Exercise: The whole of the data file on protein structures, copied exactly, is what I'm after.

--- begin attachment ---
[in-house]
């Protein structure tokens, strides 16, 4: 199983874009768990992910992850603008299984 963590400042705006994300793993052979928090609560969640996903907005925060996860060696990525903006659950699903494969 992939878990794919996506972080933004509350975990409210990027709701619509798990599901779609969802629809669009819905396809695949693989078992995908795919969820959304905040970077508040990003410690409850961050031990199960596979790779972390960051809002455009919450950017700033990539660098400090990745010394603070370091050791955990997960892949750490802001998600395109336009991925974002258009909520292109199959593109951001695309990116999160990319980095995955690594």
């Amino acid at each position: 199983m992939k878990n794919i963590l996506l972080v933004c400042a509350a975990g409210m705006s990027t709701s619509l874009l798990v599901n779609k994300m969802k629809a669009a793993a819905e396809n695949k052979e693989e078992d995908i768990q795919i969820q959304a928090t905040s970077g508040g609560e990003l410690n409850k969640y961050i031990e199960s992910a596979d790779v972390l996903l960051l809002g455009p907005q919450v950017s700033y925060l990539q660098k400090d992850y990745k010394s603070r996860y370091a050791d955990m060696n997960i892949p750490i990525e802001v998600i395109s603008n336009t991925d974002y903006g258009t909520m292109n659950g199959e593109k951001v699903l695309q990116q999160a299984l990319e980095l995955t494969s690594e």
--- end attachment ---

[in-house]
């Protein structure tokens, strides 16, 4: 199983874009768990992910992850603008299984 963590400042705006994300793993052979928090609560969640996903907005925060996860060696990525903006659950699903494969 992939878990794919996506972080933004509350975990409210990027709701619509798990599901779609969802629809669009819905396809695949693989078992995908795919969820959304905040970077508040990003410690409850961050031990199960596979790779972390960051809002455009919450950017700033990539660098400090990745010394603070370091050791955990997960892949750490802001998600395109336009991925974002258009909520292109199959593109951001695309990116999160990319980095995955690594």
């Amino acid at each position: 199983m992939k878990n794919i963590l996506l972080v933004c400042a509350a975990g409210m705006s990027t709701s619509l874009l798990v599901n779609k994300m969802k629809a669009a793993a819905e396809n695949k052979e693989e078992d995908i768990q795919i969820q959304a928090t905040s970077g508040g609560e990003l410690n409850k969640y961050i031990e199960s992910a596979d790779v972390l996903l960051l809002g455009p907005q919450v950017s700033y925060l990539q660098k400090d992850y990745k010394s603070r996860y370091a050791d955990m060696n997960i892949p750490i990525e802001v998600i395109s603008n336009t991925d974002y903006g258009t909520m292109n659950g199959e593109k951001v699903l695309q990116q999160a299984l990319e980095l995955t494969s690594e």